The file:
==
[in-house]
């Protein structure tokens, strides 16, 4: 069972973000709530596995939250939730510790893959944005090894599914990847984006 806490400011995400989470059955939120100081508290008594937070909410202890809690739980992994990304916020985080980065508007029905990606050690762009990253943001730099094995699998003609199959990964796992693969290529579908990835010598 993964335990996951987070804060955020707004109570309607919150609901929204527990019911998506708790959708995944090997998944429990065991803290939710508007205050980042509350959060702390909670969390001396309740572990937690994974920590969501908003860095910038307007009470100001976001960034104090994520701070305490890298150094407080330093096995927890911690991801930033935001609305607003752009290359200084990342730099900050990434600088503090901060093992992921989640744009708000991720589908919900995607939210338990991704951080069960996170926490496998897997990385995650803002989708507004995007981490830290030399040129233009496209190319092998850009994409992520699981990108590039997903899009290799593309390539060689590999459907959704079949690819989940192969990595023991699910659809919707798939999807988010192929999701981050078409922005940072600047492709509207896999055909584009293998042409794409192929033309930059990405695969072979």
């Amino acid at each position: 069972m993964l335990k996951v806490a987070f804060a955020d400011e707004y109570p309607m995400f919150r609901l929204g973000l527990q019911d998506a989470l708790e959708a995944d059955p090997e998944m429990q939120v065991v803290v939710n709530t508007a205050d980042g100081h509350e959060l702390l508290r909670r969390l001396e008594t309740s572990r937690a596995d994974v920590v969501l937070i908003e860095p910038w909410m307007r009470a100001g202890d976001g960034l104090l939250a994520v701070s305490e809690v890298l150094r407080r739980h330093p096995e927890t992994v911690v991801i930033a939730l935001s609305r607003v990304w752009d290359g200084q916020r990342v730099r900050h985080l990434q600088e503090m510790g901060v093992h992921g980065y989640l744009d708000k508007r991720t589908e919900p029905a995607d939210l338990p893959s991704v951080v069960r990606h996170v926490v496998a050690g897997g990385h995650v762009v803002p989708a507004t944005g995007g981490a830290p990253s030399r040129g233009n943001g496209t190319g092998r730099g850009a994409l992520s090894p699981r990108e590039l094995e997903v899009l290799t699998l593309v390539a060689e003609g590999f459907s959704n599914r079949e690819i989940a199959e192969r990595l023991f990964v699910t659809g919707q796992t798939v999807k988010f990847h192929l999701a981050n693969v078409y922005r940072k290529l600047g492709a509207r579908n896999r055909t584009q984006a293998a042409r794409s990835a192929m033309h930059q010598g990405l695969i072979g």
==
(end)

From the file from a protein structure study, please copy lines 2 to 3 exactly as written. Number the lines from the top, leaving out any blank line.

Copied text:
């Protein structure tokens, strides 16, 4: 069972973000709530596995939250939730510790893959944005090894599914990847984006 806490400011995400989470059955939120100081508290008594937070909410202890809690739980992994990304916020985080980065508007029905990606050690762009990253943001730099094995699998003609199959990964796992693969290529579908990835010598 993964335990996951987070804060955020707004109570309607919150609901929204527990019911998506708790959708995944090997998944429990065991803290939710508007205050980042509350959060702390909670969390001396309740572990937690994974920590969501908003860095910038307007009470100001976001960034104090994520701070305490890298150094407080330093096995927890911690991801930033935001609305607003752009290359200084990342730099900050990434600088503090901060093992992921989640744009708000991720589908919900995607939210338990991704951080069960996170926490496998897997990385995650803002989708507004995007981490830290030399040129233009496209190319092998850009994409992520699981990108590039997903899009290799593309390539060689590999459907959704079949690819989940192969990595023991699910659809919707798939999807988010192929999701981050078409922005940072600047492709509207896999055909584009293998042409794409192929033309930059990405695969072979």
């Amino acid at each position: 069972m993964l335990k996951v806490a987070f804060a955020d400011e707004y109570p309607m995400f919150r609901l929204g973000l527990q019911d998506a989470l708790e959708a995944d059955p090997e998944m429990q939120v065991v803290v939710n709530t508007a205050d980042g100081h509350e959060l702390l508290r909670r969390l001396e008594t309740s572990r937690a596995d994974v920590v969501l937070i908003e860095p910038w909410m307007r009470a100001g202890d976001g960034l104090l939250a994520v701070s305490e809690v890298l150094r407080r739980h330093p096995e927890t992994v911690v991801i930033a939730l935001s609305r607003v990304w752009d290359g200084q916020r990342v730099r900050h985080l990434q600088e503090m510790g901060v093992h992921g980065y989640l744009d708000k508007r991720t589908e919900p029905a995607d939210l338990p893959s991704v951080v069960r990606h996170v926490v496998a050690g897997g990385h995650v762009v803002p989708a507004t944005g995007g981490a830290p990253s030399r040129g233009n943001g496209t190319g092998r730099g850009a994409l992520s090894p699981r990108e590039l094995e997903v899009l290799t699998l593309v390539a060689e003609g590999f459907s959704n599914r079949e690819i989940a199959e192969r990595l023991f990964v699910t659809g919707q796992t798939v999807k988010f990847h192929l999701a981050n693969v078409y922005r940072k290529l600047g492709a509207r579908n896999r055909t584009q984006a293998a042409r794409s990835a192929m033309h930059q010598g990405l695969i072979g």